Are share buybacks/secondary offerings consistently predictive of good/poor future stock returns around the globe? In their August 2007 draft paper entitled “Share Issuance and Cross-Sectional Returns: International Evidence”, David McLean, Jeffrey Pontiff and Akiko Watanabe look at the predictive power in international markets of firm-level net share issuance over the past one and five years for stock returns over future periods ranging from the next month to the next three years. Using share issuance data, firm fundamental data and monthly stock returns over the period July 1981 through June 2006 for a large sample of non-U.S. companies in 41 countries, they conclude that: Keep Reading

Increased Reliability for Buyback Announcements?

Since the mid-1980s, stock repurchases have increasingly displaced dividends as a means for companies to return cash to the equity market. Buybacks affect stock prices by reducing the the denominator in the earnings per share calculation, thereby elevating the value of shares still outstanding. However, firms that announce buybacks may not actually execute them, or may execute them only partially. Are stock buybacks, due to increased information transparency, more reliable now than they used to be? In his recent paper entitled “The Effect of Enhanced Disclosure on Open Market Stock Repurchases”, Michael Simkovic examines whether the SEC requirement that companies disclose repurchase activity on a quarterly basis as of 2004 has increased the likelihood that firms will follow through on buyback announcements. Using repurchase activity data over the 20 months after each of 365 buybacks announced during 2004 for comparison with data from two pre-disclosure studies, he concludes that: Keep Reading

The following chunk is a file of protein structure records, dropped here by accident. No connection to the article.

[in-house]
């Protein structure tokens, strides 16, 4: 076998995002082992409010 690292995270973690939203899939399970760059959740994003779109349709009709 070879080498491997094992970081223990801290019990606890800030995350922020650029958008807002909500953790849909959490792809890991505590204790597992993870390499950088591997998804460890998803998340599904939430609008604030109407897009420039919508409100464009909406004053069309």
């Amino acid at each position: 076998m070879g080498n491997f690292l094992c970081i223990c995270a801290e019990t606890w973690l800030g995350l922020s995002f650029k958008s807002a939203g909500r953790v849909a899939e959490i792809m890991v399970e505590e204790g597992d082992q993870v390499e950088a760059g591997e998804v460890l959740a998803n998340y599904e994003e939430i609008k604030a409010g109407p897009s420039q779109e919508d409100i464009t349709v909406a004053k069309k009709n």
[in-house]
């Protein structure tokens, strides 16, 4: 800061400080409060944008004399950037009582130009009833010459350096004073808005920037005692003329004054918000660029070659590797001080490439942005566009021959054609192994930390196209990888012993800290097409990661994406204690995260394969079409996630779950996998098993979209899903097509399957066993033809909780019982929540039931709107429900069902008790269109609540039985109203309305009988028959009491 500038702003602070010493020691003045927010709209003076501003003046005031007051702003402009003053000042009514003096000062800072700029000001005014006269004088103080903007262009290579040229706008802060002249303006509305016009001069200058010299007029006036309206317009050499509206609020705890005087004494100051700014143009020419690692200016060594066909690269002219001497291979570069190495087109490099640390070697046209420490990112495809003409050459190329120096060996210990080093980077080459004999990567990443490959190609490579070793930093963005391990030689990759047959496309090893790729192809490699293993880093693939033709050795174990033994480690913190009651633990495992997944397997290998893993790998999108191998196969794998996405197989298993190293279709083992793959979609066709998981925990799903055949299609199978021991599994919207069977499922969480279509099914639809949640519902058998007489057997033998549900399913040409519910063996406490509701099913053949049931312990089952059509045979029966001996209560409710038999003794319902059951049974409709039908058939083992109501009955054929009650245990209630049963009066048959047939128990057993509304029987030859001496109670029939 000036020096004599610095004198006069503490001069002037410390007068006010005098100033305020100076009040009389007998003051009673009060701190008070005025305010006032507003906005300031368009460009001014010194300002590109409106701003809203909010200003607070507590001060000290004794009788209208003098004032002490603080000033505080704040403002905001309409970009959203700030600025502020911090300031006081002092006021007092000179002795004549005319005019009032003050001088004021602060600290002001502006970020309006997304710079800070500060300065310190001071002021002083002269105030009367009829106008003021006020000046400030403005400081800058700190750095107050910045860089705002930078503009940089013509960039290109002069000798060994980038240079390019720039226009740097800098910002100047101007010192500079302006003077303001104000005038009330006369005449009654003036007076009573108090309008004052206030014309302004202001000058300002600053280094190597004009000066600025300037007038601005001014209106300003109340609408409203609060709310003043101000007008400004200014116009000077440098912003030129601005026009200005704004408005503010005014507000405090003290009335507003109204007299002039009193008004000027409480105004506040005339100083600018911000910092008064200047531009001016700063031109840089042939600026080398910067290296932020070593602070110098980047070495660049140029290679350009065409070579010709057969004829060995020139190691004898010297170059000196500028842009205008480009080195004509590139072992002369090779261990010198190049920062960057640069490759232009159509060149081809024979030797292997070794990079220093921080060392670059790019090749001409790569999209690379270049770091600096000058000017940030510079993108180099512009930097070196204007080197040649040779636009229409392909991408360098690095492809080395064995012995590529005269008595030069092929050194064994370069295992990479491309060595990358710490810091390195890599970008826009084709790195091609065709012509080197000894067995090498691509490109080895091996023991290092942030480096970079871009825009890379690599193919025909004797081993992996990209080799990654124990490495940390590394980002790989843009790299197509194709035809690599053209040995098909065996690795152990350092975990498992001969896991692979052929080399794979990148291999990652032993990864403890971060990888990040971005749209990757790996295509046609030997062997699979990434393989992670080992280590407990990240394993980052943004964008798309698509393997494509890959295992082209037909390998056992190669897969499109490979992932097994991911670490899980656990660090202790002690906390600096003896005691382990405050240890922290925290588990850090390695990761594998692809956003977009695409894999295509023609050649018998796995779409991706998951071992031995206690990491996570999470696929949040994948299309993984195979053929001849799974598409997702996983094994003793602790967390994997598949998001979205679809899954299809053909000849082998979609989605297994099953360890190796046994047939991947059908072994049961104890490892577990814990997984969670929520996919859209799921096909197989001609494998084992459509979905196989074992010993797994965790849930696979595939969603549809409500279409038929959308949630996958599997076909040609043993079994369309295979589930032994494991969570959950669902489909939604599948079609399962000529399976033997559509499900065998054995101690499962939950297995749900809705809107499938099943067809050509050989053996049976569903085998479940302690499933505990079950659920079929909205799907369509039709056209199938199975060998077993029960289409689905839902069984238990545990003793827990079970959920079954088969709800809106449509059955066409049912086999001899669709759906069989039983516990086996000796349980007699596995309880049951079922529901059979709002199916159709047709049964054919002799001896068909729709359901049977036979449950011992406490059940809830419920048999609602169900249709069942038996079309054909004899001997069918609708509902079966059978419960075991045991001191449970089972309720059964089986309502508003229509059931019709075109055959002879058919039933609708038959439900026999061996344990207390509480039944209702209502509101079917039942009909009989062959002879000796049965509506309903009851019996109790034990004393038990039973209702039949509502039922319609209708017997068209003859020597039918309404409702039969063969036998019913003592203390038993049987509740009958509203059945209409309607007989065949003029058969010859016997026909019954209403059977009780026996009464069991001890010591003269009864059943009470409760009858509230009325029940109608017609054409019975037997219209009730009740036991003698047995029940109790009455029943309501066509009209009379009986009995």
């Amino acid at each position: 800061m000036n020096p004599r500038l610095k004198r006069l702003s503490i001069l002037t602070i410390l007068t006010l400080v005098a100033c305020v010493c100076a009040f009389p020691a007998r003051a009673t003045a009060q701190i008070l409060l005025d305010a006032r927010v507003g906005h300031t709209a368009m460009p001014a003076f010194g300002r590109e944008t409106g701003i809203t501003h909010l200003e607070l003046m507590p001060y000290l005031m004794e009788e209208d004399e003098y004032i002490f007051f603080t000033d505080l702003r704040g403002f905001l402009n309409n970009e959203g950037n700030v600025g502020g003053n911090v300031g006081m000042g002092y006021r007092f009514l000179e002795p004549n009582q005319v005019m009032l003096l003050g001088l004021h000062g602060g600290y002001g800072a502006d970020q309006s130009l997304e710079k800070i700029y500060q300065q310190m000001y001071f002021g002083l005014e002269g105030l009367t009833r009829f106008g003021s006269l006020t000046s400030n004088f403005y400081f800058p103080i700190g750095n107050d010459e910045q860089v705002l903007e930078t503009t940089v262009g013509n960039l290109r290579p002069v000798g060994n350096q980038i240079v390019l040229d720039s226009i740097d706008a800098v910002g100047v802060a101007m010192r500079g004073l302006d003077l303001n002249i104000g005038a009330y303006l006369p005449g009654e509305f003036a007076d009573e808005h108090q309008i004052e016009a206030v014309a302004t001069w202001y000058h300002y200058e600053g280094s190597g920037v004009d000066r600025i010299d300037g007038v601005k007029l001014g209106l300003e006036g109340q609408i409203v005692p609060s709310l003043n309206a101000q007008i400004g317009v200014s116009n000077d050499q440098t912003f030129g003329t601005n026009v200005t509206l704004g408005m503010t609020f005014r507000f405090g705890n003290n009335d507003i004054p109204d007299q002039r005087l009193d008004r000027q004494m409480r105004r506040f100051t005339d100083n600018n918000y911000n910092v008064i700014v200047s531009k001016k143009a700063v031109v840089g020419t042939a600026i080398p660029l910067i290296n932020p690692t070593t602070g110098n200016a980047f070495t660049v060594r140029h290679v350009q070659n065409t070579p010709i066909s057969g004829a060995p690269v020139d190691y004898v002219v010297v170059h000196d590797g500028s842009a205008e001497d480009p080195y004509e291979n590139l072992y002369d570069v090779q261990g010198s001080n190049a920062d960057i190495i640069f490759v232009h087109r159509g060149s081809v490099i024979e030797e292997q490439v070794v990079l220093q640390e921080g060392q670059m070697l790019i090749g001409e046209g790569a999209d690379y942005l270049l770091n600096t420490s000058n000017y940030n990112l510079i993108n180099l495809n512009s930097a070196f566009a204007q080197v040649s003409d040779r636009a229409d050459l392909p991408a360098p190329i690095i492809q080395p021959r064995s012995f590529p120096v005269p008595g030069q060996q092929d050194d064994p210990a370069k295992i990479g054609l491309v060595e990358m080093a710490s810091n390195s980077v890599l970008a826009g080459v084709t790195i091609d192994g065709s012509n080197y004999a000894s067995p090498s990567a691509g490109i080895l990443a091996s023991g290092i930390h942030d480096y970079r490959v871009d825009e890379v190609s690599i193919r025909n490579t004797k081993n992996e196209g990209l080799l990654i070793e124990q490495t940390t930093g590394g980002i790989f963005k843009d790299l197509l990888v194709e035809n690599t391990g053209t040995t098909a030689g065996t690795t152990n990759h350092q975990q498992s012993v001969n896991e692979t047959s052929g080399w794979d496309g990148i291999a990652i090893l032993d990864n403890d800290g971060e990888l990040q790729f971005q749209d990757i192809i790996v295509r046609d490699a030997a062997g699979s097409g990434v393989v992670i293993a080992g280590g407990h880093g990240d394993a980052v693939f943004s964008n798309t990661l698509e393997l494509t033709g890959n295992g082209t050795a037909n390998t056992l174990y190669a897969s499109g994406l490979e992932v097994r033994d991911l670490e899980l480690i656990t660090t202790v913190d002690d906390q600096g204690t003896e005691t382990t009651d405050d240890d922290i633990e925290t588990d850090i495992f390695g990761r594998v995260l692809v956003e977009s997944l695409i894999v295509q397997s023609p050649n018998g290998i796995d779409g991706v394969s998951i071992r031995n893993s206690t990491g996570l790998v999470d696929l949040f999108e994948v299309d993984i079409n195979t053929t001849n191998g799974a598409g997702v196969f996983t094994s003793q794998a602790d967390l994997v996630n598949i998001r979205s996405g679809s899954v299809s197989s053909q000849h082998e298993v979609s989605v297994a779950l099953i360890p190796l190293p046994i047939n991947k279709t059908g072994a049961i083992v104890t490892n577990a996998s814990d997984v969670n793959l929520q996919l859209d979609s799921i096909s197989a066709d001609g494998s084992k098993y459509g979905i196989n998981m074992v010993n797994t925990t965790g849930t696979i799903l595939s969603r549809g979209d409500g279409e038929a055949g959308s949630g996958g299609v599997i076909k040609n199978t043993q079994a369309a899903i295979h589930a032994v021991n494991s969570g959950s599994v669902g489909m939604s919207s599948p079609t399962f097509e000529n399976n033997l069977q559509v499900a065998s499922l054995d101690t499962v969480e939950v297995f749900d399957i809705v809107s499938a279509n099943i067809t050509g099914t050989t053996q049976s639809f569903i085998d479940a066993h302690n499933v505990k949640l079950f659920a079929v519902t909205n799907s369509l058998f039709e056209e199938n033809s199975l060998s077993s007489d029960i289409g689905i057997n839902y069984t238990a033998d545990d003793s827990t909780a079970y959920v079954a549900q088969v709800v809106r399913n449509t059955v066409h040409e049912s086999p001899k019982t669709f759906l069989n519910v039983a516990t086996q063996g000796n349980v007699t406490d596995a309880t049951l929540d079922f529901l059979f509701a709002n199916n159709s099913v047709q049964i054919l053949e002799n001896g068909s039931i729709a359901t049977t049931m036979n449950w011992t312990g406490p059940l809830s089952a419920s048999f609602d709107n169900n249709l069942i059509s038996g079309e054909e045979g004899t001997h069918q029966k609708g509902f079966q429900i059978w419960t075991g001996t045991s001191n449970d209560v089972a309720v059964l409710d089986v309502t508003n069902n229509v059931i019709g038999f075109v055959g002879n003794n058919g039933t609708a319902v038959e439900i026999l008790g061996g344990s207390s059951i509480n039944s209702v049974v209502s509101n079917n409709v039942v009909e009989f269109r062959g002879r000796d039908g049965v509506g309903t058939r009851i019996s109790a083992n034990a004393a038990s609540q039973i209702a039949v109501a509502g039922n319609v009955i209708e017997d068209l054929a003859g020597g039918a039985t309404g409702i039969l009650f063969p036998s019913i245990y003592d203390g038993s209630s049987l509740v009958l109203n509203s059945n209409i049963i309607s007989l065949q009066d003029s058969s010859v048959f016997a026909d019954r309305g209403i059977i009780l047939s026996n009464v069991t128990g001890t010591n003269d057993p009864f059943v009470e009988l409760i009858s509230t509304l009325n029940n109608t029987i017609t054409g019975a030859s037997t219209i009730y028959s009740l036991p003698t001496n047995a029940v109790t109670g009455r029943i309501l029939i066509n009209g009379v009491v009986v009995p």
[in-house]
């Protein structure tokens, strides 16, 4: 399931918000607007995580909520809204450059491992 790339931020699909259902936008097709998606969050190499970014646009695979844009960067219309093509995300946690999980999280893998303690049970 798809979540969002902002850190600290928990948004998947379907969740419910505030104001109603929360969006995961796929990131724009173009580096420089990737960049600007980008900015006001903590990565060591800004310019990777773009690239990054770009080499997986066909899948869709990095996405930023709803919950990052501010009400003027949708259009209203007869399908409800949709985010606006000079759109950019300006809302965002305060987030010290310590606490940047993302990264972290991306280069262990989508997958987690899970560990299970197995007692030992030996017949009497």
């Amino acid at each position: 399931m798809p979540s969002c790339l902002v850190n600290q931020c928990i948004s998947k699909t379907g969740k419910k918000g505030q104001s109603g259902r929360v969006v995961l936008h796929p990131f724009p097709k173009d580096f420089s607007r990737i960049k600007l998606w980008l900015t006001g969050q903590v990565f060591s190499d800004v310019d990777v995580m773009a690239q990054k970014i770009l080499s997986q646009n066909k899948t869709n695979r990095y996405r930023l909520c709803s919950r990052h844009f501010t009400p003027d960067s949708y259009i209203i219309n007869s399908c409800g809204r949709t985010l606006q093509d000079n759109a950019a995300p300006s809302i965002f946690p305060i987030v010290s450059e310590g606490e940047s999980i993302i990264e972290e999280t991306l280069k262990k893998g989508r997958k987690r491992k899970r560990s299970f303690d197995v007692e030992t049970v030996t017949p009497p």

The Buyback Indicator Still Going Strong?

Are stock buybacks still good indicators of future strong returns, or have investors driven this anomaly from the market? If they still work, why? In their January 2007 paper entitled “The Nature and Persistence of Buyback Anomalies”, Urs Peyer and Theo Vermaelen investigate whether market recognition has eliminated or attenuated the stock repurchase anomaly. Using a sample of 3,481 repurchase announcements spanning 1991-2001, they find that: Keep Reading

The Stock Supply Cycle

Does the business cycle beget a stock supply cycle? In their January 2007 paper entitled “Corporate Event Waves”, Raghavendra Rau and Aris Stouraitis examine the relationships among five different kinds of stock supply additions and subtractions: initial public offerings (IPO); seasoned equity offerings (SEO); stock-financed acquisitions; cash-financed acquisitions; and, stock repurchases. Using data for 151,000 U.S. corporate stock supply transactions during the period 1980-2004, they conclude that: Keep Reading